From the 1930 "These Build Civilization" unpublished family history pamphlet by Joseph H. Larimore, we find that he obtained the earliest information from Caroline Larimore Williams of Wheeling, WV, a granddaughter of James and Susannah Larimore, via their son Robert Larimore (1792 - 1856). Caroline reported her grandmother's maiden name as "Bonheim", but Alan Bunner's research, including a 1758 christening certificate found at Berkeley County, Virginia, indicates she was actually Susannah Barbel Bonner, daughter of Caspar and Christianna (Brown) Bonner.
It says that brothers William, Hugh, and James Larimore immigrated from Northern Ireland in 1760, entering through New Jersey. William migrated to western Pennsylvania near Pittsburgh, Hugh to North Carolina, and James to Hampshire County, then part of Virginia. The somewhat fanciful recitation of his story indicates that he entered the frontier and, upon finding a desirable area on Little Capon creek, laid claim to four hundred acres by marking trees with a tomahawk and his initials. The location that became Three Churches is about thirty miles west of Winchester, Virginia, and about ten miles northeast of Romney, being two miles north of present-day Route 50, on Jersey or Branch Mountain. According to "These Build Civilization", James was originally a weaver (in Ireland, no doubt), and cleared his forested land at Three Churches by hand in the manner of the times. The Presbyterian James Larimore and the Lutheran Susannah Bonner were married, probably at or near the Bonner residence in Berkeley County, although a record has not been found. On the forested plot on Little Capon creek, James and Susan lived in a log cabin and engaged in "patch" farming -- primitive hand-planting around the dead stumps of the felled trees. That's about all we know, except for this bit about his personality and ultimate demise: "Tradition records that Grandfather was a great tease, coming in hopping around Harry Lander fashion, claiming that he had been bitten by a rattlesnake, keeping Grandmother in a constant state of fear. Finally she met these Irish bluffs with contempt. Sad to relate that at sixty years of age this denizen of the forest while climbing over a log was bitten by a rattler and hastened home. His wife regarded his story with credulity, but he swelled up and died." It says he was buried "on top of Jersey Mountain", but I did not find a stone at the cemeteries at Three Churches -- probably it was a burial on a cemetery plot on his farm. One would speculate that Susannah lived on until 1821 or early 1822, as that is when his land was sold by his children to a Philip Kline, as recorded in the land indenture shown on the "Three Churches" page, link below. Note that the Larimore property abutted the Philip DeWald property -- James Larimore's grandson James married Philip's youngest daughter Ann Eliza DeWald and relocated to Licking County, Ohio in 1827.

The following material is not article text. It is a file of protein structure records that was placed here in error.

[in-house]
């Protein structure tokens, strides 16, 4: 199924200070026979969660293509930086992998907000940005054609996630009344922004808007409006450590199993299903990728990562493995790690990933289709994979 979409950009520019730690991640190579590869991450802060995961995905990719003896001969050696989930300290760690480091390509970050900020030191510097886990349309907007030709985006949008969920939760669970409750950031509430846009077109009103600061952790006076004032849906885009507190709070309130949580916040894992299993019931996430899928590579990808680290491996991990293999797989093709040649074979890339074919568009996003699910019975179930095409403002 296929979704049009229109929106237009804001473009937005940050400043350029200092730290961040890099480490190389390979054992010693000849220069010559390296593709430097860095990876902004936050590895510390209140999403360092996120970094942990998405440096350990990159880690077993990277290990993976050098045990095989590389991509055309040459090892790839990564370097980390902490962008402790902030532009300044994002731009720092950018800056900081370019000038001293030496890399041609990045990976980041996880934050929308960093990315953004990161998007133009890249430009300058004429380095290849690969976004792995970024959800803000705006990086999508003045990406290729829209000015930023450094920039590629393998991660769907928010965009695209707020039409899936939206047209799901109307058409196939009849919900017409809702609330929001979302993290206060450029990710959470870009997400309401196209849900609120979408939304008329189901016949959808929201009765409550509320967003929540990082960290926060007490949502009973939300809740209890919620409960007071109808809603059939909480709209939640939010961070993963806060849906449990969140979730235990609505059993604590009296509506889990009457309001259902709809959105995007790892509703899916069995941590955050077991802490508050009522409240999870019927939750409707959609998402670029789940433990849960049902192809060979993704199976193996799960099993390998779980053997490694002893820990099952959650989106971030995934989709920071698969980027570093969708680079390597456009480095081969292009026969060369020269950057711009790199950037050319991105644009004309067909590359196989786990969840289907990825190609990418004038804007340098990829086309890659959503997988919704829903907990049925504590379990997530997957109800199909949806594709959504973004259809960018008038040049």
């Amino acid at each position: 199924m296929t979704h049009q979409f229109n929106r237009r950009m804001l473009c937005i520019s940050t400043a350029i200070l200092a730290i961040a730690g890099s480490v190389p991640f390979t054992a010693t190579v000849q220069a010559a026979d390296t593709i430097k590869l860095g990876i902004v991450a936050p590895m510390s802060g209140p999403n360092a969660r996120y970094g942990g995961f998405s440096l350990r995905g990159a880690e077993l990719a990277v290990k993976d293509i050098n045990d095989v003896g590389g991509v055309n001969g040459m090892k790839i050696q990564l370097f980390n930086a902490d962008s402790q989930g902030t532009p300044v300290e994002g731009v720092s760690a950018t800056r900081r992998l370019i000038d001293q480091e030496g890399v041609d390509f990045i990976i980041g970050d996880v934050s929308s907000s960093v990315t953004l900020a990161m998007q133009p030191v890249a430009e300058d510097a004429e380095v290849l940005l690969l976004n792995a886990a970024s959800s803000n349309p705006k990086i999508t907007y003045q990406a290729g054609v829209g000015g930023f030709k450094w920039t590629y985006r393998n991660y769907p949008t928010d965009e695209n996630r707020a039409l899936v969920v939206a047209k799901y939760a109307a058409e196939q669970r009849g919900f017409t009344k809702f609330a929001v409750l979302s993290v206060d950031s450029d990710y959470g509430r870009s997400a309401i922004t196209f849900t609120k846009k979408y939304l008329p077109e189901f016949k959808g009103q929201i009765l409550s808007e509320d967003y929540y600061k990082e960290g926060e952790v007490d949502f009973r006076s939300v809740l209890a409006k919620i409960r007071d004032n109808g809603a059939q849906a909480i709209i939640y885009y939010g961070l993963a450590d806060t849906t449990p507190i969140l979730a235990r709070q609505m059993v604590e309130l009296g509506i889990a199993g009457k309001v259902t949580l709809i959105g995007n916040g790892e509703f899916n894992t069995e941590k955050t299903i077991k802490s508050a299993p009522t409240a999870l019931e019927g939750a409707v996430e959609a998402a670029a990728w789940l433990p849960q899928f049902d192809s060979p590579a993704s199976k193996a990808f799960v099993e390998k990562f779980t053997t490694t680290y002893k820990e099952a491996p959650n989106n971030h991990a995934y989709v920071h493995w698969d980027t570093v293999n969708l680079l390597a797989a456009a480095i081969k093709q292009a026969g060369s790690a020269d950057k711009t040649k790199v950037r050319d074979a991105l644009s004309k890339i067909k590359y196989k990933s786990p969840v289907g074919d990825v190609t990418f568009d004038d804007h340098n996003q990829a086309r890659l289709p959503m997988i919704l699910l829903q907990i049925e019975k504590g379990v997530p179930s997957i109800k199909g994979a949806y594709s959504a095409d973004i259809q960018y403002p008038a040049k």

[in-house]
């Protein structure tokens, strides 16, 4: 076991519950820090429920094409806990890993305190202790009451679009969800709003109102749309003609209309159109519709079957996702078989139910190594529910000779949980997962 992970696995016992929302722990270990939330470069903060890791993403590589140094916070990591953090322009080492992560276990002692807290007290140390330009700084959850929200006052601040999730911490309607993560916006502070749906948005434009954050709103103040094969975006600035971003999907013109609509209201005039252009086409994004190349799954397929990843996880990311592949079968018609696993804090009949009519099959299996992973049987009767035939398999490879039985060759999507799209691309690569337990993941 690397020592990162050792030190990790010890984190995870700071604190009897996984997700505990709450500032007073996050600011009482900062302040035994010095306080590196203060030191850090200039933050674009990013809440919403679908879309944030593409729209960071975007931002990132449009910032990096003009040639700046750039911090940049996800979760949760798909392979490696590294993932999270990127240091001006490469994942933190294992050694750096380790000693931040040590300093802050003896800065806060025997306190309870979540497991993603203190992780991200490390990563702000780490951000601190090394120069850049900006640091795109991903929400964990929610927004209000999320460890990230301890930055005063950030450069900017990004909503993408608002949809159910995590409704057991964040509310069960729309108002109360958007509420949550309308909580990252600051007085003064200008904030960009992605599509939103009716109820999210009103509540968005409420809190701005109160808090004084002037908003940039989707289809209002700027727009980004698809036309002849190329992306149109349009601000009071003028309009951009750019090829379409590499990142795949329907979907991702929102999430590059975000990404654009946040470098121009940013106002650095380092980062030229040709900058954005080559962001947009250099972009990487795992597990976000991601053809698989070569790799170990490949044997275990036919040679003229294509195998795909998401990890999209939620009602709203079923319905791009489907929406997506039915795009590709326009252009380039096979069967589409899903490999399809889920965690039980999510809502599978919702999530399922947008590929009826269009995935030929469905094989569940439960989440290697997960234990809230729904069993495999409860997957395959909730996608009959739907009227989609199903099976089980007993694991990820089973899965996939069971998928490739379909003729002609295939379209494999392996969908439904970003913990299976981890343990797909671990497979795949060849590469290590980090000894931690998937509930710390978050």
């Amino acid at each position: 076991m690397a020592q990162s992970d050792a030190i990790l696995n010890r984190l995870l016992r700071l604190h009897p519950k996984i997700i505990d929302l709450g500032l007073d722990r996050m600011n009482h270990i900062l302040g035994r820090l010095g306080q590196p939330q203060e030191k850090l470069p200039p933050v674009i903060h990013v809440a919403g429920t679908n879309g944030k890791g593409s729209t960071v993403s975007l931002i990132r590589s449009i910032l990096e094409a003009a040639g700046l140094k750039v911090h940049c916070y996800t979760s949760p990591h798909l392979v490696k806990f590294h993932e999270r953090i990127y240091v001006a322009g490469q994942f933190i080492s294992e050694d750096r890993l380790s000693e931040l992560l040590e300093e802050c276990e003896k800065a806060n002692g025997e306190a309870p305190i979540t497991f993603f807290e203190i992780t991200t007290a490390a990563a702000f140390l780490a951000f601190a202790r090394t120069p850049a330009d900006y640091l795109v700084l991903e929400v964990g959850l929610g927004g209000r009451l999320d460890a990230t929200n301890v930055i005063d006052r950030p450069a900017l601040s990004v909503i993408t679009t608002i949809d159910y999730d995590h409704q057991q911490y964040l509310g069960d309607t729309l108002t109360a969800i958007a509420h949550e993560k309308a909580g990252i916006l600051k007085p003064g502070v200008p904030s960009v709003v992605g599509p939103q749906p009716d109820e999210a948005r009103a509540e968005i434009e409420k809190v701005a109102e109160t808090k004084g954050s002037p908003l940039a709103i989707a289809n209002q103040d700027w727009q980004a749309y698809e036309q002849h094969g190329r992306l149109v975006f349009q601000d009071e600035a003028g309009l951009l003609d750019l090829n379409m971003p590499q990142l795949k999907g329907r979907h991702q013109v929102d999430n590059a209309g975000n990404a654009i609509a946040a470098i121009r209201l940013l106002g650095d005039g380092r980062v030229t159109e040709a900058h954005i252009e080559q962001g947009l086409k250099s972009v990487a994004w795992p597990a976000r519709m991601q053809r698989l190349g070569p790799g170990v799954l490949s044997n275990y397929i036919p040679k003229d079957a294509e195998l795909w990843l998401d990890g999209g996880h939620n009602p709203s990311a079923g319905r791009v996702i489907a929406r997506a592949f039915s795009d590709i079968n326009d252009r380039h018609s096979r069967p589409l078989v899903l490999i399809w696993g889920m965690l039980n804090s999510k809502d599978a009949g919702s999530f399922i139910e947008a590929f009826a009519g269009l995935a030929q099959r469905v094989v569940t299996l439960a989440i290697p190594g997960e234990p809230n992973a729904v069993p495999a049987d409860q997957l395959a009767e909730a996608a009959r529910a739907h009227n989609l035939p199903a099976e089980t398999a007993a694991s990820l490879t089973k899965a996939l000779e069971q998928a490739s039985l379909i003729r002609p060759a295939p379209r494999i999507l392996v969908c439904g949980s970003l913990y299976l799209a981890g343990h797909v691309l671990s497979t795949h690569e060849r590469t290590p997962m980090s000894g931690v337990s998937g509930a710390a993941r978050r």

Shortly after the sale of the farm in Hampshire County, nine of the eleven children of James and Susannah Larimore migrated West, first to Licking County, Ohio, where five remained, and then four went on to Tazewell County, Illinois. James Jr. and Joseph remained in Virginia.